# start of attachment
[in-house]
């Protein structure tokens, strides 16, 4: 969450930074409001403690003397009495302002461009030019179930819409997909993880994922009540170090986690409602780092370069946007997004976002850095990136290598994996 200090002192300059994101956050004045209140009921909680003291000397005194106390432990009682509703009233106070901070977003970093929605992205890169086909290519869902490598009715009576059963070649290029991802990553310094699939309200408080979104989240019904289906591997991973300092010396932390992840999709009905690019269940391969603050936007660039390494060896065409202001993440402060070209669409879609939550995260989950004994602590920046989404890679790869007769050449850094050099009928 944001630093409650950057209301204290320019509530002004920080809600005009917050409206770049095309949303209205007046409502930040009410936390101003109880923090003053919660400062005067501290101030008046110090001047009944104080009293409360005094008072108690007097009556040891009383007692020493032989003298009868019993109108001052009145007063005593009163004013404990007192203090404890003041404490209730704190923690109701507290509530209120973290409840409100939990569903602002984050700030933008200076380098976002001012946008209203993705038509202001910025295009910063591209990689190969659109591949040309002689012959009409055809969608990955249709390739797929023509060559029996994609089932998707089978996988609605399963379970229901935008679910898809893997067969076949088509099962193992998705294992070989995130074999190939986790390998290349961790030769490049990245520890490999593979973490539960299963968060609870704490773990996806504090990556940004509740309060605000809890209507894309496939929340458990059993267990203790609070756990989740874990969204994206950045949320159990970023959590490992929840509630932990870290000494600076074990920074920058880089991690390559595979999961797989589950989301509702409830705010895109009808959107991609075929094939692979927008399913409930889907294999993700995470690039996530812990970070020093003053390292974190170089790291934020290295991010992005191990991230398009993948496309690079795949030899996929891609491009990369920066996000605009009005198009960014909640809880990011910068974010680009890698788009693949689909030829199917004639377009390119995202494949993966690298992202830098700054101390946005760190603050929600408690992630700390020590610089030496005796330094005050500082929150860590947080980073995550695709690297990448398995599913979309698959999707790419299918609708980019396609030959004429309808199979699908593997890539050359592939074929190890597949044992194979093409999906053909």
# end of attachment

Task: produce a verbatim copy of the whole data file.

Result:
[in-house]
């Protein structure tokens, strides 16, 4: 969450930074409001403690003397009495302002461009030019179930819409997909993880994922009540170090986690409602780092370069946007997004976002850095990136290598994996 200090002192300059994101956050004045209140009921909680003291000397005194106390432990009682509703009233106070901070977003970093929605992205890169086909290519869902490598009715009576059963070649290029991802990553310094699939309200408080979104989240019904289906591997991973300092010396932390992840999709009905690019269940391969603050936007660039390494060896065409202001993440402060070209669409879609939550995260989950004994602590920046989404890679790869007769050449850094050099009928 944001630093409650950057209301204290320019509530002004920080809600005009917050409206770049095309949303209205007046409502930040009410936390101003109880923090003053919660400062005067501290101030008046110090001047009944104080009293409360005094008072108690007097009556040891009383007692020493032989003298009868019993109108001052009145007063005593009163004013404990007192203090404890003041404490209730704190923690109701507290509530209120973290409840409100939990569903602002984050700030933008200076380098976002001012946008209203993705038509202001910025295009910063591209990689190969659109591949040309002689012959009409055809969608990955249709390739797929023509060559029996994609089932998707089978996988609605399963379970229901935008679910898809893997067969076949088509099962193992998705294992070989995130074999190939986790390998290349961790030769490049990245520890490999593979973490539960299963968060609870704490773990996806504090990556940004509740309060605000809890209507894309496939929340458990059993267990203790609070756990989740874990969204994206950045949320159990970023959590490992929840509630932990870290000494600076074990920074920058880089991690390559595979999961797989589950989301509702409830705010895109009808959107991609075929094939692979927008399913409930889907294999993700995470690039996530812990970070020093003053390292974190170089790291934020290295991010992005191990991230398009993948496309690079795949030899996929891609491009990369920066996000605009009005198009960014909640809880990011910068974010680009890698788009693949689909030829199917004639377009390119995202494949993966690298992202830098700054101390946005760190603050929600408690992630700390020590610089030496005796330094005050500082929150860590947080980073995550695709690297990448398995599913979309698959999707790419299918609708980019396609030959004429309808199979699908593997890539050359592939074929190890597949044992194979093409999906053909």